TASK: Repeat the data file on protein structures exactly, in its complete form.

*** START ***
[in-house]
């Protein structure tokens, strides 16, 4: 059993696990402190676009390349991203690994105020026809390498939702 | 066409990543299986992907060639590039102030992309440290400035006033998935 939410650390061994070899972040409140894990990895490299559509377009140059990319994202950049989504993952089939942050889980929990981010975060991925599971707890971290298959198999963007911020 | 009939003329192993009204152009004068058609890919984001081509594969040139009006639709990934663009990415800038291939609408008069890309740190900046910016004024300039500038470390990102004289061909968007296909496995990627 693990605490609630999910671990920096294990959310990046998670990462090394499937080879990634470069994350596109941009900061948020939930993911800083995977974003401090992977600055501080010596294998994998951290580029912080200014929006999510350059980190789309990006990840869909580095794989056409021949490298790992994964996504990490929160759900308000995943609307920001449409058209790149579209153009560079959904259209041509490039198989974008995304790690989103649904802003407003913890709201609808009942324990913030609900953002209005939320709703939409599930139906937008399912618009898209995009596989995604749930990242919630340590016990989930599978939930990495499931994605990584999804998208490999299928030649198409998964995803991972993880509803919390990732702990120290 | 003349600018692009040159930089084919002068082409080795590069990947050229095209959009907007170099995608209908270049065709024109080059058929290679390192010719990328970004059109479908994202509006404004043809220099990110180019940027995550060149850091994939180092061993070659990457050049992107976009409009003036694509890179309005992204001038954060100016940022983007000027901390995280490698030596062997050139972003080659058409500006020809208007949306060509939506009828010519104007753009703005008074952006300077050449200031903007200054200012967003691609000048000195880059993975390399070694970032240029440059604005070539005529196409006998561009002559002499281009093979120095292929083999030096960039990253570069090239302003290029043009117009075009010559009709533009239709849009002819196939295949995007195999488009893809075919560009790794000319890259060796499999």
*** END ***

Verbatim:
[in-house]
């Protein structure tokens, strides 16, 4: 059993696990402190676009390349991203690994105020026809390498939702 | 066409990543299986992907060639590039102030992309440290400035006033998935 939410650390061994070899972040409140894990990895490299559509377009140059990319994202950049989504993952089939942050889980929990981010975060991925599971707890971290298959198999963007911020 | 009939003329192993009204152009004068058609890919984001081509594969040139009006639709990934663009990415800038291939609408008069890309740190900046910016004024300039500038470390990102004289061909968007296909496995990627 693990605490609630999910671990920096294990959310990046998670990462090394499937080879990634470069994350596109941009900061948020939930993911800083995977974003401090992977600055501080010596294998994998951290580029912080200014929006999510350059980190789309990006990840869909580095794989056409021949490298790992994964996504990490929160759900308000995943609307920001449409058209790149579209153009560079959904259209041509490039198989974008995304790690989103649904802003407003913890709201609808009942324990913030609900953002209005939320709703939409599930139906937008399912618009898209995009596989995604749930990242919630340590016990989930599978939930990495499931994605990584999804998208490999299928030649198409998964995803991972993880509803919390990732702990120290 | 003349600018692009040159930089084919002068082409080795590069990947050229095209959009907007170099995608209908270049065709024109080059058929290679390192010719990328970004059109479908994202509006404004043809220099990110180019940027995550060149850091994939180092061993070659990457050049992107976009409009003036694509890179309005992204001038954060100016940022983007000027901390995280490698030596062997050139972003080659058409500006020809208007949306060509939506009828010519104007753009703005008074952006300077050449200031903007200054200012967003691609000048000195880059993975390399070694970032240029440059604005070539005529196409006998561009002559002499281009093979120095292929083999030096960039990253570069090239302003290029043009117009075009010559009709533009239709849009002819196939295949995007195999488009893809075919560009790794000319890259060796499999």